So, last Monday evening I decided I would unplug for 24-30 hours. I was also cutting myself off from in-person interactions. All I wanted to do was sit in my apartment with my cat, read, cook, organize my bookshelves, etc.

Just some solitude for myself to rest.

The time unplugged and with no human interaction was just what I needed. I admit, I had not had a true day of unplugging … probably ever. Last December, I was on and off my phone and computer, but not too active. Still, that was not true, 100% unplugging.

It felt great to finally be able to finish some book club selections, rearrange my bookshelves (I notice I have a lot of health, business, and writing books; not enough fiction hmm), just RELAX. Come Wednesday morning, I was reluctant to hop back onto my phone and laptop; I wanted to stay offline for another day or two. But alas, I hopped back on to check emails from clients and connections.

It was only a little difficult for me to not check my phone, but I reminded myself that I was not missing anything. It’s true: I have come across articles lately about how our generation is growing increasingly “afraid” of missing out on social media when out and about. “What am I missing while I am in my meeting? What am I missing while I am on this date?”

I was reprimanded one time by my eldest sister for being on my phone too much. She asked me, “Are you REALLY missing something important by checking your phone every few minutes?” I tried to prove her wrong, but instead I proved her right (this was Thanksgiving 2011). Since this incident, I have been more aware of my habits with my mobile devices; I have made a point to put the phone away during meals with friends/loved ones. Nothing is so important online that I must miss what is happening right in front of me.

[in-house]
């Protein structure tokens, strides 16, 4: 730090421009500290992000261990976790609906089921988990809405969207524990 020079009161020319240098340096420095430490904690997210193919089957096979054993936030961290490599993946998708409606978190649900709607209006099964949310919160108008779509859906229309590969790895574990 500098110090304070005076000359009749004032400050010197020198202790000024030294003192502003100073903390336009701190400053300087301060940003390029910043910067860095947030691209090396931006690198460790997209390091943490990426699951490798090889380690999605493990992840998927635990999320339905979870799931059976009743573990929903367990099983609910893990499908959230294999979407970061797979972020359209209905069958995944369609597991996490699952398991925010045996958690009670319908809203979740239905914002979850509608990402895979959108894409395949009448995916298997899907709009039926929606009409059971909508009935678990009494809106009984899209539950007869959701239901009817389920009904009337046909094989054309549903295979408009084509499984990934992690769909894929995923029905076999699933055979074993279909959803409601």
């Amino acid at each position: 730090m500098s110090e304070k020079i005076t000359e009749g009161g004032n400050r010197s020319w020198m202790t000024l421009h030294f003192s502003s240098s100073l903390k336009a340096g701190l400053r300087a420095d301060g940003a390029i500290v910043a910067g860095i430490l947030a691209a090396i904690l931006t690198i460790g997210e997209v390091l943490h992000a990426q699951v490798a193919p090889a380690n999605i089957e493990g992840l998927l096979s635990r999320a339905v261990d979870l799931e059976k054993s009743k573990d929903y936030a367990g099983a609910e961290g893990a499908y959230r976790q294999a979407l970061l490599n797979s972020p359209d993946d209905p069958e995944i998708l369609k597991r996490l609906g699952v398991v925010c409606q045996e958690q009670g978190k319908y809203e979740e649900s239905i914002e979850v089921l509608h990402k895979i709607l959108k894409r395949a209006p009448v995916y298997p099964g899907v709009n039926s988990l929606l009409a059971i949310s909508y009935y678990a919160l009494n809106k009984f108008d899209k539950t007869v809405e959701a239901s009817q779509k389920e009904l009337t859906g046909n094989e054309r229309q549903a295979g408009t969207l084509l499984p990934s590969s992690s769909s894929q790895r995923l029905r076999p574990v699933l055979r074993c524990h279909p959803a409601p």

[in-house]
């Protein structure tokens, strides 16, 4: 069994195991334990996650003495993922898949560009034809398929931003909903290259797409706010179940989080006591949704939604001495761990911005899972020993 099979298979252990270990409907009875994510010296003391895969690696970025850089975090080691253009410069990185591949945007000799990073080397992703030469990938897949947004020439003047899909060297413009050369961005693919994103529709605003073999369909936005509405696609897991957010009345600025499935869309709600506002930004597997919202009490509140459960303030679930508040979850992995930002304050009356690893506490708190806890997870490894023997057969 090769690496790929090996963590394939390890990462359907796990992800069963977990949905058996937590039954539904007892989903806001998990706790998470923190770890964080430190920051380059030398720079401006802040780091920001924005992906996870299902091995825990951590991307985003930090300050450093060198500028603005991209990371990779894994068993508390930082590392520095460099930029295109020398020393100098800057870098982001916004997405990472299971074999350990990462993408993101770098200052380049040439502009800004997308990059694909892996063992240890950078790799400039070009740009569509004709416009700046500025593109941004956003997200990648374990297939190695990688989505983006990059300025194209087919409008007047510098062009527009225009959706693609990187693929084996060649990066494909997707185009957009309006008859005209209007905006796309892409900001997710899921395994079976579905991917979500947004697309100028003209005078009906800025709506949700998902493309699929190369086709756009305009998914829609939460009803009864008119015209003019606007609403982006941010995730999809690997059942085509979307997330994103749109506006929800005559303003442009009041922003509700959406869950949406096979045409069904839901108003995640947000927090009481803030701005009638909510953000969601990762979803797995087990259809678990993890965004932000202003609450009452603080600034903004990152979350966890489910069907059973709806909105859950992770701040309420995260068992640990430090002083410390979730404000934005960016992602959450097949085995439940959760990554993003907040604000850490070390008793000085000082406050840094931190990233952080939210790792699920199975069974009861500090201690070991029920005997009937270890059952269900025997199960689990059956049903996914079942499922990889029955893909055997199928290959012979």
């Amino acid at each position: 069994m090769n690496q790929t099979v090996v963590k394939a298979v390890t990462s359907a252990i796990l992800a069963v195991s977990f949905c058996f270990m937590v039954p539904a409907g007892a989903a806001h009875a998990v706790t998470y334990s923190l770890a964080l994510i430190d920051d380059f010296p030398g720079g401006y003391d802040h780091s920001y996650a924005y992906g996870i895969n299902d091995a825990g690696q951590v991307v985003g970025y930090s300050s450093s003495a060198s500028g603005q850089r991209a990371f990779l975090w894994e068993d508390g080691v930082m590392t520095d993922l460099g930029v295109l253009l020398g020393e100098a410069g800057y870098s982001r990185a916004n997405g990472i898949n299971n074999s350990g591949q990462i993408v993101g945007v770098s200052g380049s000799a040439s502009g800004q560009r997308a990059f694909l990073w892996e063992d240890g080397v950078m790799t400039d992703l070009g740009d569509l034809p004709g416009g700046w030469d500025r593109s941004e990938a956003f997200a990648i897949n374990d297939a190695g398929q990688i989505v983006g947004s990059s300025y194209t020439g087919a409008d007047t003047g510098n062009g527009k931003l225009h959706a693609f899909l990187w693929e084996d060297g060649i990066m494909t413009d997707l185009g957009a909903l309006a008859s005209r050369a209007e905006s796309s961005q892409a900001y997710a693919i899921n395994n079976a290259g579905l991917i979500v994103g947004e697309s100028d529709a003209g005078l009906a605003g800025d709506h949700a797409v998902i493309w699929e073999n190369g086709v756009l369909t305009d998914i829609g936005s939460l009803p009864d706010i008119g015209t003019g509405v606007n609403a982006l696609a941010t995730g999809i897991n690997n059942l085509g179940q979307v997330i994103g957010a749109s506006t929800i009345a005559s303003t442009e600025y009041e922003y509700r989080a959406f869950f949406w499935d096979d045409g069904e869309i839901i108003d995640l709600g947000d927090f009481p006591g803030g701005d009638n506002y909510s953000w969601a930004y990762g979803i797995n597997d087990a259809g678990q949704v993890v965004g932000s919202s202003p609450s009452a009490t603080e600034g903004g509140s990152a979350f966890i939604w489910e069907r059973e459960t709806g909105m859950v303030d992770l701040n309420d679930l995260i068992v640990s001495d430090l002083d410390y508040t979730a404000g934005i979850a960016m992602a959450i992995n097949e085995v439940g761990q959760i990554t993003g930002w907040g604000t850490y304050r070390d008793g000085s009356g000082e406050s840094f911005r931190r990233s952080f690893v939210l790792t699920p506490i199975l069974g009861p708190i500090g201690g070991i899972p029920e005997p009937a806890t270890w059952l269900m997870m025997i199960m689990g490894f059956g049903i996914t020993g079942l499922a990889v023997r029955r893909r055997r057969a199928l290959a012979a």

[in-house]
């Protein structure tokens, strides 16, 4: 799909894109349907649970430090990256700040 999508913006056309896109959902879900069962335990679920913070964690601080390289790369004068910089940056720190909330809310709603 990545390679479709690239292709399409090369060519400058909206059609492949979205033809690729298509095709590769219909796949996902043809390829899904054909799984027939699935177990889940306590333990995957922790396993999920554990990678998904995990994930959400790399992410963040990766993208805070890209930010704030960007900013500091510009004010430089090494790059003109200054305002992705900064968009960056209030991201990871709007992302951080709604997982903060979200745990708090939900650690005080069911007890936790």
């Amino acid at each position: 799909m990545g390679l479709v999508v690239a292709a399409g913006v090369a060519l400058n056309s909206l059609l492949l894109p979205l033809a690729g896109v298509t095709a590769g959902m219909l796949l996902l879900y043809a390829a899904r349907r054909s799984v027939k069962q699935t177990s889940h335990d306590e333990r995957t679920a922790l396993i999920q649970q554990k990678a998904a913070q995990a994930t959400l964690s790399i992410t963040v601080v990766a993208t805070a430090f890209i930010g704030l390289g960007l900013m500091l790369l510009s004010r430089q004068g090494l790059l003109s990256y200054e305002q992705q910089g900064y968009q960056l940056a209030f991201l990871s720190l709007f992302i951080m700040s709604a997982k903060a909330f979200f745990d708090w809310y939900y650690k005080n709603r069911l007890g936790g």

Hence, I do want to take my days unplugged more seriously. I want to enjoy my time with my friends and family instead of wallowing away on the Internet. I hope to implement unplugged days about once a week from this point forward.

I want to be noticed for my accomplishments, not my ethnicity.

IMG_6336

This thought has been on my mind for most of this year and maybe part of last year: have I garnered attention to my accomplishments for the sake of my accomplishments and my own merit, or has some of it been based off of my standing in society as a minority AND as a woman?

I am probably not the first to have this thought; it is something that intrigues and bothers me. Earlier this year, I was thinking about applying for a small business award in the area. However, I have put those plans off until next year since TAOpivot is still pretty new (and only now gaining attention). Still, I was put off by the different categories listed for the awards: Best Small Business, Best Small Business Owned by Minority (Women included), and several other categories. I found myself questioning, “Why would I want to apply for the one that’s blatantly spelled out for me?”

Many times, I believe that groups, organizations, hell, even awards/recognitions can oftentimes wear the thin veil of segregation. Just look at some headlines that have popped up in recent media: “Best Female Leaders of 2013″, “First Hispanic CEO”, “Successful Black Women in Business”, and so forth. It is great and all to highlight these people, but to put that label on them? Can they not just be “best leaders”, “great CEO”, and “successful women in business”? Why do we have to point out what is “special” about their recognition?

In the end, it’s still segregation and borders racism. I know in my case, I want to noticed for my accomplishments and merits ALONE, and NOT because I am an Asian woman. Do not get me wrong: I am proud of my Asian heritage and proud of being a woman of the 21st century. But I do not want to have labels put upon me when I am recognized for my achievements. I just want to be recognized for being a living, breathing human being who has achieved great things.

It’s time we put those labels aside and be proud of who we are for what we do, and not for the color of our skin or our gender.